Part 6: Custom Components – Tabs

In Part 4 we have seen how to use History.JS along with Crossroads.js to achieve proper client side routing and maintain browser state for proper back button navigation. However, SPAs often have complex page states for example a page with tabbed data or grid data with a particular filter.

One of the ways we can make a particular Tab of data ‘bookmark-able’ is by including the selected tab information as a part of the route. Thus, the particular tab becomes a part of the URL and can be navigated to directly or pushed to the browser history and retrieved on back button.

As you may have noted, our SPA has a name now – SilkThread and a site of it’s own http://silkthread.pw. Today we’ll create a Tab-Item component that will working with SilkThread’s routing mechanism.

Important: When I started this series KO Components was still in Beta, since then version 3.2.0 has gone live and is now available on Nuget also.This article onwards, I am using the release version from Nuget.

Before diving into custom components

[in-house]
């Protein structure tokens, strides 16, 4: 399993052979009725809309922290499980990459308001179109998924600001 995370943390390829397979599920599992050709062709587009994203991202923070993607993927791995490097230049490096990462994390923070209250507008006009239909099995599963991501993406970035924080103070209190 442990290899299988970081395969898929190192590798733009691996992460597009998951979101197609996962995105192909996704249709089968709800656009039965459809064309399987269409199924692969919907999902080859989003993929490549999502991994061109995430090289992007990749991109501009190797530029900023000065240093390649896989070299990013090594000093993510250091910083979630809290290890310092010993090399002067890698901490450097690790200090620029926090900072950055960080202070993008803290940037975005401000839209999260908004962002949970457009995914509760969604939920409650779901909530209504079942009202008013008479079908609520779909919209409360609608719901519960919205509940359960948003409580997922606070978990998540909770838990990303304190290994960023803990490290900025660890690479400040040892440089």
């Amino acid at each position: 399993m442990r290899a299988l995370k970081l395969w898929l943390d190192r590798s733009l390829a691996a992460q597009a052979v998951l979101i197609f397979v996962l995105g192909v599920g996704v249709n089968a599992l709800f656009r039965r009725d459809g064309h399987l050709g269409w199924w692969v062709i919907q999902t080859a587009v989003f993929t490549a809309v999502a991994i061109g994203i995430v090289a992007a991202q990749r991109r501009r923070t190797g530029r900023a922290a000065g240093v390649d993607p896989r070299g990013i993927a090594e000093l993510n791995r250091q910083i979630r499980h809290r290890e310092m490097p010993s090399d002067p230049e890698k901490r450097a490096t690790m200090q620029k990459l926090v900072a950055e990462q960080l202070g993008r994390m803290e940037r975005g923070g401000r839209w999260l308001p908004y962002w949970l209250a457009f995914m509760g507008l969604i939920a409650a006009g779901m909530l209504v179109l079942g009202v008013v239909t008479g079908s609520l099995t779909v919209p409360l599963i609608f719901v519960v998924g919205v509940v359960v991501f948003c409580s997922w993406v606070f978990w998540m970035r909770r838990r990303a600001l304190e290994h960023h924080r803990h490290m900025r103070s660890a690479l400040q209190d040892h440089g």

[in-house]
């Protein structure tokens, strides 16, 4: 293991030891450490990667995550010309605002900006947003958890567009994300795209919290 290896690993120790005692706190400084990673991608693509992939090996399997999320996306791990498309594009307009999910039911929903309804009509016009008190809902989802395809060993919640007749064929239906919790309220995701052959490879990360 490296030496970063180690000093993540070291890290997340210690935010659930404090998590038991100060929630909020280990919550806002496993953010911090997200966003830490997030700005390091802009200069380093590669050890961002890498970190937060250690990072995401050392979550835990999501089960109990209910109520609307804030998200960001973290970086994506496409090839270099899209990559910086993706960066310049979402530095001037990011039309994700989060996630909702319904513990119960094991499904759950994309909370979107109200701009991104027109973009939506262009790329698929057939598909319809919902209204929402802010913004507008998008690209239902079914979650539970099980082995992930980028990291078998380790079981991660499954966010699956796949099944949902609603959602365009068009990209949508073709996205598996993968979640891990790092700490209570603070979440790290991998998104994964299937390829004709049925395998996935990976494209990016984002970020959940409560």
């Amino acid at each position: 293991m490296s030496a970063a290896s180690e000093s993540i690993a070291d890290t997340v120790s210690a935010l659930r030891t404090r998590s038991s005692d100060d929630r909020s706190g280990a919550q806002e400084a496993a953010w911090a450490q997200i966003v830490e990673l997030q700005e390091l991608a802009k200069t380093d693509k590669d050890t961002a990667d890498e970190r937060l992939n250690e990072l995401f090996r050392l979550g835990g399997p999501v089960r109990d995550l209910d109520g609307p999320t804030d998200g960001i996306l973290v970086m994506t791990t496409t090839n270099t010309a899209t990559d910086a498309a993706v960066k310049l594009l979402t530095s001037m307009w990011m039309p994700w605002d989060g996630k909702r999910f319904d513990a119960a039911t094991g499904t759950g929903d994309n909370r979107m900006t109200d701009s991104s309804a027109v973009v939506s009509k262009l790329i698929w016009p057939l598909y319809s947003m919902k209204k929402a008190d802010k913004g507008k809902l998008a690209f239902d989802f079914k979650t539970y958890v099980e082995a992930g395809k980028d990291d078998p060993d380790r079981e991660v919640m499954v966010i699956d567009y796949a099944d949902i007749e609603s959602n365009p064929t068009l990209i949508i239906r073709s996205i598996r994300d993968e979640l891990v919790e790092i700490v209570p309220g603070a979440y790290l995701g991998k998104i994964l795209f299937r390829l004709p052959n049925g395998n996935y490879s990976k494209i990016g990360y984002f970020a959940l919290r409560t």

We have been using ‘’magic strings” for representing routes, component names and so on. Multi-use components are used more than once, and complex views might be composed of multiple components. Relying on magic strings can be error prone and ‘difficult to maintain’. Why? Well imagine that you have created a component called drop-down in the drop-down folder. Now when you access it elsewhere you specify a magic string ‘drop-down’. But does the next person looking into your code know what it signifies? Is it the component name or the folder name or file name or just a random key? However if you accessed the string via a literal app.components.dropDown.name it will be amply clear that that string is for. So before our framework gets any more complex, let’s take a stab at cleaning up our magic strings.